If you haven't already, listen along with me and read The Odyssey Times below as you listen to The Friend Formula for my quick takes and thoughts.
|Dulcimer image courtesy of MetaTalk|
- Mr. Whittaker returns to the opening theme.
- Cherry italian sodas? Are those new to the Whit's End menu?
- Barrett and Olivia are starting a band! Olivia plays guitar, Barrett plays trombone, and Priscilla sings? Is La Perros Frescos 2.0 available for a band name?
- I must admit I'm also wondering why Riley is carrying around a dulcimer around with him. Does he expect to play it somewhere? Is he looking for a band to join? Perhaps stumble across a music rehearsal somewhere or someplace?
- "So, Riley, old boy, what's your story? You look like a cheerleader for a funeral." - Jay
- Kemosabe! Perhaps this was written back when there were people excited for The Lone Ranger remake.
- Jay's super excited for Clambake (the soundtrack album from Elvis's last film for United Artists Pictures in 1967).
- The four "i-ngs": Spying, crying, plying, and lying. Jay's definitely one for wordplay.
- "So, how'd it go, kid? I left right around the time when you two were taking my name in vain." - Jay
- "Talk to her? But she's a girl!" Aw, Riley. You can do it! If Jimmy can confront Jessie, Miss Romantic, about her love for him, you can utter four phrases over and over when talking to Olivia. (The Trouble with Girls, The Lost Episodes).
- "Never trust your feelings, kid." - Jay, and a possible reference to next week's More Than a Feeling?
- Riley's turning the tables and recognizing Jay's "I-ngs!" Good for him.
- The Biblical response to the "I-ngs" - listening, sharing, caring, and trusting.
I'm not sure how to feel about this episode. There's a lot of good things happening here, but the not-so-great ones are frustrating, after the positive direction from the past two episodes. It's definitely overall a good episode, but some uneven things kept it from being something better.
I loved the concept of the show. The "I-ngs" idea is something that many of us have unknowingly implanted in ourselves in a belief that we'll come across as a "cooler person" when we portray ourselves to be that way (I actually wrote a post about that this summer, which you can read here), and the moral of true friendship is something relatable for all ages.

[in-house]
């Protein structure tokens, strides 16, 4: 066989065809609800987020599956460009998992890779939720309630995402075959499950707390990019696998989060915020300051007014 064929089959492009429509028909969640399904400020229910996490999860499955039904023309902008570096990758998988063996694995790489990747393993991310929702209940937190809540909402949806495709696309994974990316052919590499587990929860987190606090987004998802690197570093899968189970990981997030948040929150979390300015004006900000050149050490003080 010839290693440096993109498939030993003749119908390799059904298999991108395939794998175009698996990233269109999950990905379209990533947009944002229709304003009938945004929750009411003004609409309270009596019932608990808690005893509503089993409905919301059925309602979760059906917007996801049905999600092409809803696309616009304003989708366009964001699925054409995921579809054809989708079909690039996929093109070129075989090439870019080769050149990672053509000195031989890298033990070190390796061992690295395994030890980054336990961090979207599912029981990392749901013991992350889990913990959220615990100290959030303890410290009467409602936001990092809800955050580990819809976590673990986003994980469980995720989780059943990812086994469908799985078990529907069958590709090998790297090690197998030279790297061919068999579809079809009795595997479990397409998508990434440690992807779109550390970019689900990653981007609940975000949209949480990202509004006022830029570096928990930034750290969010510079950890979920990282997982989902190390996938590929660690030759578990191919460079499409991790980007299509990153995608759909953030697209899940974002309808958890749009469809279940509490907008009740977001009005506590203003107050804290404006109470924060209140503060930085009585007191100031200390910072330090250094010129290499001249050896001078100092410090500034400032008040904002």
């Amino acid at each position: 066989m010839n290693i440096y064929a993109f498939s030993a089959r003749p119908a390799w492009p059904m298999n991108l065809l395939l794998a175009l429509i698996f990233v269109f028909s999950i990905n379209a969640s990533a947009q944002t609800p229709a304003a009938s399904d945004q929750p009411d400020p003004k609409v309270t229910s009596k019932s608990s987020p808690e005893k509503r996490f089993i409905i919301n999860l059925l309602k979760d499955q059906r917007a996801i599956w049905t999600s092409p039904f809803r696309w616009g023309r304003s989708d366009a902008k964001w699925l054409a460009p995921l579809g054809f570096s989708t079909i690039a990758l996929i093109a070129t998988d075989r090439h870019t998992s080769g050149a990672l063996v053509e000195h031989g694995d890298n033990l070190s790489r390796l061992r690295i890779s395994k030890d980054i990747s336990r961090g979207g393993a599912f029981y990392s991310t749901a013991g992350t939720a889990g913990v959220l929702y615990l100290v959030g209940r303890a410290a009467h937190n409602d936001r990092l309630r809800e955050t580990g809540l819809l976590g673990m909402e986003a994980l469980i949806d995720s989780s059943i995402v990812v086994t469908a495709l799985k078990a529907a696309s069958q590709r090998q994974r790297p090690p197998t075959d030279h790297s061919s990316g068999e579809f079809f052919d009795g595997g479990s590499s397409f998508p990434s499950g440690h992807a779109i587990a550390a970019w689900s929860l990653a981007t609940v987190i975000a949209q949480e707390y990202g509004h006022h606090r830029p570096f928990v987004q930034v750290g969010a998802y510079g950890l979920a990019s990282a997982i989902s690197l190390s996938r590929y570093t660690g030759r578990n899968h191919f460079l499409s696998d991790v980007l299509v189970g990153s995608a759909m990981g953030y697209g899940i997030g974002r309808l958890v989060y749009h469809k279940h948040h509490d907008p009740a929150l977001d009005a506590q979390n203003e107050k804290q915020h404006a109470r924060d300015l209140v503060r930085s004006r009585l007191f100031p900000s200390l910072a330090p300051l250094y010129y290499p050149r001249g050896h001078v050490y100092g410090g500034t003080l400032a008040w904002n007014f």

Gage Davenport, who plays Riley, did, for the most part, a very by-the-numbers performance. I didn't think it was incredible, but he did an admirable job. I'm not quite sure if Riley caught my attention enough to warrant him coming back, in my mind, but I will be curious if they do. I felt that Cindy, introduced in Unbecoming Jay, was a more interesting foil for Jay, who, while had a similar personality to Riley, also had a bit of a conniving side similar to her cousin, which made for an incredible and fun to listen to dynamic. However, Whit Hertford continues to bring an incredible false gravitas and great levity to playing Jay. I would love to hear Jay in some kind of dramedy-type episode, because I feel that Hertford could definitely pull off multiple dimensions and really explore some new characterizations for Jay. Not that the scheming Jay isn't tiresome, it's just that it'd be great to explore new territory with the character since he's played by a great actor.
I also had a concern about the placement of this show in the season, but that's to be discussed later. The score was done by someone other than John Campbell, named Detrich Terry, and it sounds like that old-fashioned sound that unfortunately usually happens whenever Campbell doesn't do the score (a la Tim Hosman). The sound design wasn't a major factor in this episode. I liked how Whit and Riley could turn around the "I-ngs" into something more positive, but the band subplot never got out of its sour note funk for me. Olivia bounced back from her over-the-top-ish good personality last week, but I don't quite understand what the point of it was, unless it factors into a later episode. It seemed a little drawn-out, although the Riley-Olivia prying conversation was hilarious. Some of the dialogue was so-so, but overall, the script zipped along, thanks to Bob Hoose.
I've noticed that Odyssey is beginning to move back to a more all-ages format, which is good news for older fans like me. As the show went into a new era three years ago, it seemed to have lost its footing when attempting to cater more to a selected age bracket of 8-12. It worked so hard at that that the writing took a hit. Since Album 55, the stories have been on a general upswing, which is definitely a good thing.
The Friend Formula has a formula that translates to success, although some elements needed a bit more mixing. The story was interesting and the moral was important, but some scripting, acting, and score issues hampered the final product. However, Jay continues to shine and the Barrett/Olivia duo go two for two after last week's Chemistry. Riley has potential, but it's still too soon to tell. I give this episode a 86/100, or a
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